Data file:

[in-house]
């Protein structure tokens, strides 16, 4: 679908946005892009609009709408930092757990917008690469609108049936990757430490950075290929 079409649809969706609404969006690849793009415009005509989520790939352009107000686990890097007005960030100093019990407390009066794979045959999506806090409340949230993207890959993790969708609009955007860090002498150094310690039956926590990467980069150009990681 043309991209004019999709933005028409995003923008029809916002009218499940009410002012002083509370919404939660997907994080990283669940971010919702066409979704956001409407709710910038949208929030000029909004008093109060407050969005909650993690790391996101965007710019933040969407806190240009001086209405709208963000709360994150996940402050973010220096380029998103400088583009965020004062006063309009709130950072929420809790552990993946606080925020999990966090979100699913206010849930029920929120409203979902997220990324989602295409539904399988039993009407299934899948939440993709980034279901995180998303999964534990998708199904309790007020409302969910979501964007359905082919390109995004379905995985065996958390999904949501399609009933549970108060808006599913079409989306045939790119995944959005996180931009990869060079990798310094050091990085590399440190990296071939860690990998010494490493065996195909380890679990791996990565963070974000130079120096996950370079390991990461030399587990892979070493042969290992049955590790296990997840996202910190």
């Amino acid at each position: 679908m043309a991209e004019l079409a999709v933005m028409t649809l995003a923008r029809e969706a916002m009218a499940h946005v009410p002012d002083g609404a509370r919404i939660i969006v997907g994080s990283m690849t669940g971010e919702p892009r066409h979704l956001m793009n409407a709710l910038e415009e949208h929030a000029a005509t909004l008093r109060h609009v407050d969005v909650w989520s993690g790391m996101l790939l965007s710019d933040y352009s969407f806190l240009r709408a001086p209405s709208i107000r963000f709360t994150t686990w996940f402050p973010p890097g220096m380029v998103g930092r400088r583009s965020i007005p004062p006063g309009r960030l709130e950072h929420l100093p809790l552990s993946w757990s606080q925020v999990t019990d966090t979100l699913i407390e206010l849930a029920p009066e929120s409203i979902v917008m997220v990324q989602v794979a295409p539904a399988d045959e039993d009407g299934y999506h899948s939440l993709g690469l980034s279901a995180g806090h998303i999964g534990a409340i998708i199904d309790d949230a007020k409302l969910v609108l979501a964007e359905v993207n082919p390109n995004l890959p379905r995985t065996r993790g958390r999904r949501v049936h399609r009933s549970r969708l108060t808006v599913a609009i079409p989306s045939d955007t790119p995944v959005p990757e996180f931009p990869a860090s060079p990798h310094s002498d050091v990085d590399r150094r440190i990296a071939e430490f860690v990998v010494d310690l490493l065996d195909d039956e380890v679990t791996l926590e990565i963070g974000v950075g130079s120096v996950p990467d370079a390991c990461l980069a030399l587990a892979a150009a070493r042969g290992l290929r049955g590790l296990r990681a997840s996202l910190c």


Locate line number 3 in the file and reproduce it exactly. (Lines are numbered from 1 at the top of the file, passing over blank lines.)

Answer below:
């Amino acid at each position: 679908m043309a991209e004019l079409a999709v933005m028409t649809l995003a923008r029809e969706a916002m009218a499940h946005v009410p002012d002083g609404a509370r919404i939660i969006v997907g994080s990283m690849t669940g971010e919702p892009r066409h979704l956001m793009n409407a709710l910038e415009e949208h929030a000029a005509t909004l008093r109060h609009v407050d969005v909650w989520s993690g790391m996101l790939l965007s710019d933040y352009s969407f806190l240009r709408a001086p209405s709208i107000r963000f709360t994150t686990w996940f402050p973010p890097g220096m380029v998103g930092r400088r583009s965020i007005p004062p006063g309009r960030l709130e950072h929420l100093p809790l552990s993946w757990s606080q925020v999990t019990d966090t979100l699913i407390e206010l849930a029920p009066e929120s409203i979902v917008m997220v990324q989602v794979a295409p539904a399988d045959e039993d009407g299934y999506h899948s939440l993709g690469l980034s279901a995180g806090h998303i999964g534990a409340i998708i199904d309790d949230a007020k409302l969910v609108l979501a964007e359905v993207n082919p390109n995004l890959p379905r995985t065996r993790g958390r999904r949501v049936h399609r009933s549970r969708l108060t808006v599913a609009i079409p989306s045939d955007t790119p995944v959005p990757e996180f931009p990869a860090s060079p990798h310094s002498d050091v990085d590399r150094r440190i990296a071939e430490f860690v990998v010494d310690l490493l065996d195909d039956e380890v679990t791996l926590e990565i963070g974000v950075g130079s120096v996950p990467d370079a390991c990461l980069a030399l587990a892979a150009a070493r042969g290992l290929r049955g590790l296990r990681a997840s996202l910190c």